Noah: Yeah it was really strange, what happened was I was doing my thing so I’m set now, I’ve got the music going on which is great, I got my girls and I’m really enjoying that flow and then the boxing, I couldn’t see anything more going on. And then I went to a club, I was young, sixteen or seventeen, and there was a competition, I knew a few moves and stuff, nothing much, but it got me through to the final which was like fifteen weeks later. And then where the boxing came in was with the discipline, I knew to go to other clubs, watch other breakers and dancers and learn and mimic to create my own thing.

Because that’s what you do in boxing, you set up moves, you know your jabs and your punches. It’s like a hand, you got five fingers and they’re all individual but they do the same job. I found as a dancer, you put that with that and that with that just as with the combinations in boxing, it gave me my own thing. And then I won that competition and then from there I just went on and became world champion. When I was doing my dance I sang in the shows so now I was becoming an artist in many ways. My dad used to call me a modern day Sammy Davis Jr. which is a massive compliment.

When I was out with my dad I’d get up on stage and do all sorts of things, he was doing comedy as well so he’d call me up and I’d do impressions. I just learned so much and I learned one major lesson and that was, the live audience, there’s nothing like that, there’s nothing like the thrill of it. Like imagine, I’m getting into a ring fighting a guy one on one and then I go to step on stage and then in a way you go to fight a whole group of people and it’s almost as nervous racking as fighting a guy because you don’t know which way an audience is going to go just as you don’t know which way an opponent is going to go. I also like the fact that dance and boxing you’re in control of yourself, you’re one individual. I go in the ring and I have to beat someone one on one. I go on the dance floor and I break and I can do things only on my own, it’s only about what I do and obviously that leads into being a front man. It’s good freedom.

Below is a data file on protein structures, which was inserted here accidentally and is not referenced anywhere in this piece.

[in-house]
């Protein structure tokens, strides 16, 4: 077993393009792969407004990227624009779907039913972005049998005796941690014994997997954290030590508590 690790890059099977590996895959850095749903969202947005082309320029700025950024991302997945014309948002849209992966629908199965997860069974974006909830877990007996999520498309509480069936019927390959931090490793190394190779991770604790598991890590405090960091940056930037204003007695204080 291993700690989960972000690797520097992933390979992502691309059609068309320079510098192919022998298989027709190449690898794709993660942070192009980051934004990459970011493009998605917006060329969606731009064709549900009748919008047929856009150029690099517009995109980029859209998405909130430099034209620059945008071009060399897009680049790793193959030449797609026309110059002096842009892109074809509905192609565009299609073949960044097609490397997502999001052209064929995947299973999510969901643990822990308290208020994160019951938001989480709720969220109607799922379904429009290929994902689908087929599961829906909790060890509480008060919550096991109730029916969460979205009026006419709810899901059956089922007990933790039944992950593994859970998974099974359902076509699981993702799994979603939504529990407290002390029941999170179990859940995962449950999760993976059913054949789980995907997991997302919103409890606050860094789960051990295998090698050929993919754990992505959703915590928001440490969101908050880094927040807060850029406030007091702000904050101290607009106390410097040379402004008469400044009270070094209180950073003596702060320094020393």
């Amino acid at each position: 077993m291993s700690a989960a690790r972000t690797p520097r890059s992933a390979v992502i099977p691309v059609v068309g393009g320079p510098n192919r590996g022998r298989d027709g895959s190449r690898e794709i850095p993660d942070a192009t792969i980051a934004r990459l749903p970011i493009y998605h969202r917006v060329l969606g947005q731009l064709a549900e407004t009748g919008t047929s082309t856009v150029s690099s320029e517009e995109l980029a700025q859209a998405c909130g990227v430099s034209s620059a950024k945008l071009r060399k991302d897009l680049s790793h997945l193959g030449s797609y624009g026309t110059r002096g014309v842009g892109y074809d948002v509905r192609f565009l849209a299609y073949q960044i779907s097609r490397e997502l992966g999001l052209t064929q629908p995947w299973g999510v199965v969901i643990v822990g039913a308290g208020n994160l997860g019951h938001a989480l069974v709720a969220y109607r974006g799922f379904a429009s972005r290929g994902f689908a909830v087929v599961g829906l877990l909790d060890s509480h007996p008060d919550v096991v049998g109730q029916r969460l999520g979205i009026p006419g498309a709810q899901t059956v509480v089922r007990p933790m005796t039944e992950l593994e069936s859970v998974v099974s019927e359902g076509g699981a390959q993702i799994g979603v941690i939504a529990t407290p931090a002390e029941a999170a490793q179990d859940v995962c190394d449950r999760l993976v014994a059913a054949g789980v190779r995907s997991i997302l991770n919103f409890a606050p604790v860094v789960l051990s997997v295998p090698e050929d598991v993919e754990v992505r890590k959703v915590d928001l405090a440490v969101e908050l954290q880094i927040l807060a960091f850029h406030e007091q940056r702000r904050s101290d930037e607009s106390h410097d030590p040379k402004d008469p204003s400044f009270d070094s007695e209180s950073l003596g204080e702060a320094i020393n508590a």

I saw that your career as a dancer brought you to the attention of a lot of women which helped to serve as a distraction for your career. I’m curious, just how big of a distraction did this become?
Noah: Nobody knows this and this kind of an exclusive at this point in my life. My dad, he’s such a dude, what he did for me when I was about eleven or twelve years old, he said when you go out with girls, go out with them for about two weeks and then move on. Every two weeks I did, I just listened to my dad so I went out with a lot of girls as a kid. So by the time I was really meeting girls on another level I was really used to women to the point where there’s a thing of how you behave to a women and you learn a lot of things. It wasn’t about having sex with these girls but it was about understanding them, it was like wax on, wax off in Karate Kid, I grew up with these girls, quit them after two weeks and go on to another one, it gave me a massive confidence. So by the time I was dancing, they weren’t a distraction anymore because I had kind of done that, I did the girl thing. So it was just kind of like I knew what women were about and that’s not for me, I’m going to go for my career and I just pushed on. He’s cool my dad.

Before becoming “Noah” the solo artist you are today, you were packaged as a pop act as a result of your success as a break dancer. How did you feel at the time when this was happening? Did you ever have any desire to be that kind of musician?